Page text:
- 1[transitive] to move your tongue over the surface of something in order to eat it, make it wet, or clean it lick something He licked his fingers. I'm tired of licking envelopes. The cat sat licking its paws. lick something + adj. She licked the spoon clean.
- 2[transitive] lick something + adv./prep. to eat or drink something by licking it The cat licked up the milk. She licked the honey off the spoon.
- 3[transitive, intransitive] (of flames) to touch something lightly lick something Flames were soon licking the curtains. lick at something The flames were now licking at their feet.
- 4[transitive] lick somebody/something (informal) to easily defeat someone or deal with something We thought we had them licked. It was a tricky problem but I think we've licked it. Idioms
- 1to move your tongue over your lips, especially before eating something good
- 2(informal) to show that you are excited about something and want it to happen soon They were licking their lips at the thought of clinching the deal.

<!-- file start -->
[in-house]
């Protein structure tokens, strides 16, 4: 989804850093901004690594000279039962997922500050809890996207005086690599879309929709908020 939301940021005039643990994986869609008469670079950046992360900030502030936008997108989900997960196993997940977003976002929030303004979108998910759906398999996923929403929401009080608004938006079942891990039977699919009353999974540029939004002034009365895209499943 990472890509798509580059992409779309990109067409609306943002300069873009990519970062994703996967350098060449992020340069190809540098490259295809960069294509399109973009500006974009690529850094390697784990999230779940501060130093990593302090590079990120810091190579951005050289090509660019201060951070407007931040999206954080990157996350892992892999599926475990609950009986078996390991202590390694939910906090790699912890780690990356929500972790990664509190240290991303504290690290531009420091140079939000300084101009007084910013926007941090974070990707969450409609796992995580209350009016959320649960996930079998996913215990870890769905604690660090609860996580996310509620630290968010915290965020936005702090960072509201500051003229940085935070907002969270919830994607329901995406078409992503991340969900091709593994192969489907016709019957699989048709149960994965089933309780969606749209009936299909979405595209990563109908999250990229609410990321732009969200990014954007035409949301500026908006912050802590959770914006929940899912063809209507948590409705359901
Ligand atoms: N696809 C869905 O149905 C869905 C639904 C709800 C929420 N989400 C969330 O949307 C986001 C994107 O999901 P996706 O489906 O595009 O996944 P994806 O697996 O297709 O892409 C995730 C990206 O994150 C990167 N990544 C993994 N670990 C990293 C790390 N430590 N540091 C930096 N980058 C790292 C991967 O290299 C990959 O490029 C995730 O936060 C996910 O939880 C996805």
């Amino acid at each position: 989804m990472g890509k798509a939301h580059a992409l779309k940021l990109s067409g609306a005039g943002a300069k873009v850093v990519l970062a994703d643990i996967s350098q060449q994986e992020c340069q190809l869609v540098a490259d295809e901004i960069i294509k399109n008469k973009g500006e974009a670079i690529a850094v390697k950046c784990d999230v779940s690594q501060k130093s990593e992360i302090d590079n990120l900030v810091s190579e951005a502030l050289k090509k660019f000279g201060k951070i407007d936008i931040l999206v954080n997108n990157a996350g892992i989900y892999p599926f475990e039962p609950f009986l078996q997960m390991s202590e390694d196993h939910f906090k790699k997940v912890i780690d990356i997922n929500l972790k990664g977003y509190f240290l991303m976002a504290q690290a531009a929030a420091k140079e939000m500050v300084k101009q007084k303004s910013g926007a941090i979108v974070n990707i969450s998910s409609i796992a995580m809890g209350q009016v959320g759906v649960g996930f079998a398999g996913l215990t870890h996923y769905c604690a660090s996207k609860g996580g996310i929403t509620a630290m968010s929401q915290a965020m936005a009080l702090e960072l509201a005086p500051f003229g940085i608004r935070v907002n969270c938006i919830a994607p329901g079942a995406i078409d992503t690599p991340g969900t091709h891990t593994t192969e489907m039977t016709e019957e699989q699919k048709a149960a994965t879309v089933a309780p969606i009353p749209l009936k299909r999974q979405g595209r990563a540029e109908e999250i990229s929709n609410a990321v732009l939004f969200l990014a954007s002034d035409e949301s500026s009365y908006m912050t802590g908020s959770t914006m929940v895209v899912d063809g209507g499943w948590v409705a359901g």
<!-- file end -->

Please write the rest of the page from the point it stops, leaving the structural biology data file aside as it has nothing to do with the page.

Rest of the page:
NAmE//lɪk//Verb Forms present simple I / you / we / they lick
he / she / it licks
past simple licked
-ing form licking
to train someone so that they do a particular job, task, etc. well It took him just two weeks to whip the new recruits into shape.
get/knock/lick/whip somebody into shapejump to other results
to make something more acceptable, organized, or successful I've got all the information together but it still needs to be knocked into shape. It shouldn't take long to get the company back into shape.
get/knock/lick/whip something into shapejump to other results
to show too much respect for someone in authority because you want to please them
lick somebody's boots (disapproving)jump to other results
lick/smack your lipsjump to other results
to spend time trying to get your strength or confidence back after a defeat or disappointment Leeds are still licking their wounds after their humiliating defeat by Grimsby.
lick your woundsjump to other results